NOTICE: This course cannot be used to satisfy Florida's 1 hour ethics requirement. Please take our 2021 Ethics for Florida Engineers course if you need to satisfy that requirement.
Forensic engineering is a business enterprise in which a relatively small number of professional engineers engage. Its proponents say it seeks to improve the quality of engineering, but others say some of its participants are interested only in self-gain. Its critics say forensic engineers in many cases use specious claims and the legal system in the United States to extort unwarranted settlement payments from other professional engineers, private companies and public agencies. This course looks at the social, legal and human factors that underpin the forensic engineering business. It suggests an approach to neutralizing those who engage in forensic engineering for self-gain rather than in search of just conclusions.
2. WHAT IS FORENSIC ENGINEERING?
3. FRAMING THE ETHICAL ISSUES
4. SYSTEMS OF LAW
5. LINEAR AND NON-LINEAR THINKERS
7. THE ETHICAL ISSUES
8. THE ROAD FORWARD
• Learn what forensic engineers do
• Learn how forensic engineering is an appendage of the legal system in the United States
• Learn about systems of law in the world and why the common law in the United States is fertile ground for forensic engineers
• Learn about the theories of psychology that can help in understanding the forensic engineering business
• Learn what professional engineers can do to reduce the threat from unprincipled forensic engineering practitioners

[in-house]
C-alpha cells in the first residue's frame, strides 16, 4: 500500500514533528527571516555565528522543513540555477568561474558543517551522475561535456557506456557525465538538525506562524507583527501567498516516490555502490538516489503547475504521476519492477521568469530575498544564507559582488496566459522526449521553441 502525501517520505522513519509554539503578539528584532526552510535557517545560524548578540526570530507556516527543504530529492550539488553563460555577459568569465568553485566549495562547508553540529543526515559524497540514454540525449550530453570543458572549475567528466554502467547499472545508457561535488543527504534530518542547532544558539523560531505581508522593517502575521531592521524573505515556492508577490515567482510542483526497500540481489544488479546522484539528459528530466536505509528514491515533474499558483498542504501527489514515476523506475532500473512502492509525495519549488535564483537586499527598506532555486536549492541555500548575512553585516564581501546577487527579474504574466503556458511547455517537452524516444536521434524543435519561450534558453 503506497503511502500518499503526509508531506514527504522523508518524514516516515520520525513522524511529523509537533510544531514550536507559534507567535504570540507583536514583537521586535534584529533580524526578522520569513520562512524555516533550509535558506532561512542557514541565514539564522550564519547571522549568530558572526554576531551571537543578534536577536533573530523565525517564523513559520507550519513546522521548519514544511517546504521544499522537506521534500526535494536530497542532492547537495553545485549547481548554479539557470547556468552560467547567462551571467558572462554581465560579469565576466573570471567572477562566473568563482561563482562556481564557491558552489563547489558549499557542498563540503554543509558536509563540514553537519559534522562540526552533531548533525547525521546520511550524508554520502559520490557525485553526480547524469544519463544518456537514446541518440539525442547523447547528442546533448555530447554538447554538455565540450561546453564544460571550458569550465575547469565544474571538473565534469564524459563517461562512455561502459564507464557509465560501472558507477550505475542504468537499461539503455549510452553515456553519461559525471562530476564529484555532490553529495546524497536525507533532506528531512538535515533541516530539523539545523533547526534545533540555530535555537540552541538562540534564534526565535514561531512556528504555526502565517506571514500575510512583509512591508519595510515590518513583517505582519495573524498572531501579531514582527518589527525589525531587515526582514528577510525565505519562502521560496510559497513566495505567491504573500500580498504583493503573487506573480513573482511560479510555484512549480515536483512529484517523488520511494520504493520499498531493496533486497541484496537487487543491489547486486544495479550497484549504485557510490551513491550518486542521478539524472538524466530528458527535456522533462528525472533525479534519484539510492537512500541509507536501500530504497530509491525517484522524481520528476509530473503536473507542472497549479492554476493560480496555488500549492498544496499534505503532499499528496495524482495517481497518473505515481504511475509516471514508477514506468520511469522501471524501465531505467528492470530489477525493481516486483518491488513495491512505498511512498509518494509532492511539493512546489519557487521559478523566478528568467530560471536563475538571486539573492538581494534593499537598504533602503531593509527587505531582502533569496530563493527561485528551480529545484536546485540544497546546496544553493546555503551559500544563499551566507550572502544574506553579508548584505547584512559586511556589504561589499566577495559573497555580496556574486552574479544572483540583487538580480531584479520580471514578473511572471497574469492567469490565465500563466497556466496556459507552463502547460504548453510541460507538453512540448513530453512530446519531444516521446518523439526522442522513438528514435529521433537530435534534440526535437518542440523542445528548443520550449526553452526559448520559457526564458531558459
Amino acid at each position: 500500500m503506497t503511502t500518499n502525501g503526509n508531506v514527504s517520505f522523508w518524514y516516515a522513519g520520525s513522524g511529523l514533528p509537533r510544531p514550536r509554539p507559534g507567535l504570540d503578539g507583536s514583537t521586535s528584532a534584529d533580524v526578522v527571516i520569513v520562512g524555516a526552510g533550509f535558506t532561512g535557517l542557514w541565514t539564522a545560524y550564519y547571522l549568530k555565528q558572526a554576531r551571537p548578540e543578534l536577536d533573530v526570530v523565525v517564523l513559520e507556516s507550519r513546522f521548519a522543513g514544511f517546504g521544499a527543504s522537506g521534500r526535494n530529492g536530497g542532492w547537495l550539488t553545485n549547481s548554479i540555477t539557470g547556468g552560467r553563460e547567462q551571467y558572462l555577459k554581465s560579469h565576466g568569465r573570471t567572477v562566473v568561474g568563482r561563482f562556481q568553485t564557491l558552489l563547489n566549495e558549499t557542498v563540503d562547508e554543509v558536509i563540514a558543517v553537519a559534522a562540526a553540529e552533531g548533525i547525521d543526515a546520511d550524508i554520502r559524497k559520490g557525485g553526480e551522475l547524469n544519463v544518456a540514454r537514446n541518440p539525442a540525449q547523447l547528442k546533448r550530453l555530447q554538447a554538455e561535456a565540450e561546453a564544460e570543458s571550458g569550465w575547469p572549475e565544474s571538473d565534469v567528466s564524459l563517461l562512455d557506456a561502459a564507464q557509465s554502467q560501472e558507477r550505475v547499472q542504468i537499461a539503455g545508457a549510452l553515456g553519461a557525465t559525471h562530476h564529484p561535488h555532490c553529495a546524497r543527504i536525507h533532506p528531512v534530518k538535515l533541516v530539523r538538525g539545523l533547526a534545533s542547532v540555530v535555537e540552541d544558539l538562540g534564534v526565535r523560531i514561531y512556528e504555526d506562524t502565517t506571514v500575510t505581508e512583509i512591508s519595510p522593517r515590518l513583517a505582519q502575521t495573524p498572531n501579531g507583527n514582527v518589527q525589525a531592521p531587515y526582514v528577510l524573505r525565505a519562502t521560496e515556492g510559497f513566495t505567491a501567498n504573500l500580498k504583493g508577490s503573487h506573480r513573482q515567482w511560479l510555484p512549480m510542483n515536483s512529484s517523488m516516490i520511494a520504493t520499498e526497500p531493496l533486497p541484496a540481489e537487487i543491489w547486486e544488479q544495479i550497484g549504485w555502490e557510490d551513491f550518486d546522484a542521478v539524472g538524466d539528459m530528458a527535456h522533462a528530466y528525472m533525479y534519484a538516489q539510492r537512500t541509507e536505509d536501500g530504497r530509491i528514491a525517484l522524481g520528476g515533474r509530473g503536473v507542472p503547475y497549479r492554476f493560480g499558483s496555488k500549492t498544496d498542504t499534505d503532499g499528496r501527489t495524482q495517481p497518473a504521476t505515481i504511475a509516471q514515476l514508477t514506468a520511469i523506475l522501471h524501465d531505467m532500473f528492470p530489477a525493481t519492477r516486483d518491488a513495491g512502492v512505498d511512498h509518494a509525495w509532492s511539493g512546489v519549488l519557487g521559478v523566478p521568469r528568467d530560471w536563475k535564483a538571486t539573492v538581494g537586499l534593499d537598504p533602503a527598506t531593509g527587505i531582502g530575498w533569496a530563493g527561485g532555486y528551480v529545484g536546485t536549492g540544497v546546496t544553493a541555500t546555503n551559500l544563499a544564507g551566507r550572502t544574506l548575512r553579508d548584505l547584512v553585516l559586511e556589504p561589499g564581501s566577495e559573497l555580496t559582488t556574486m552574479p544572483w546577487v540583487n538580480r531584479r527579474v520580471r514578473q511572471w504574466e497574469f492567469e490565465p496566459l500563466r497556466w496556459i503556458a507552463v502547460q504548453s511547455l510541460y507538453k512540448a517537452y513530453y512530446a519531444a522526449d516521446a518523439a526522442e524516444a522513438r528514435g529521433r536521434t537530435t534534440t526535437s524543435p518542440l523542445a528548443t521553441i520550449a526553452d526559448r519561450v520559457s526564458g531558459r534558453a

This course is intended for engineers, architects and other building design and construction professionals who want to learn about forensic engineering, the ethical issues that it raises, and an approach to defending against threats it may pose. It may be used to meet ethics continuing education requirements.
This course will introduce you to the business enterprise of forensic engineering, the ethical issues it poses, the legal system in the United States of which it is a part, the theories of human psychology which help to explain the behavior of its practitioners, and an approach to neutralizing those who use forensic engineering and the legal system for inappropriate self-gain.
Upon completion of this continuing education course you will have a framework and suggested approach to neutralizing threats posed by practitioners of forensic engineering. You will be prepared to discuss this with your professional colleagues and perhaps cooperate in addressing the ethical issues involved in forensic engineering.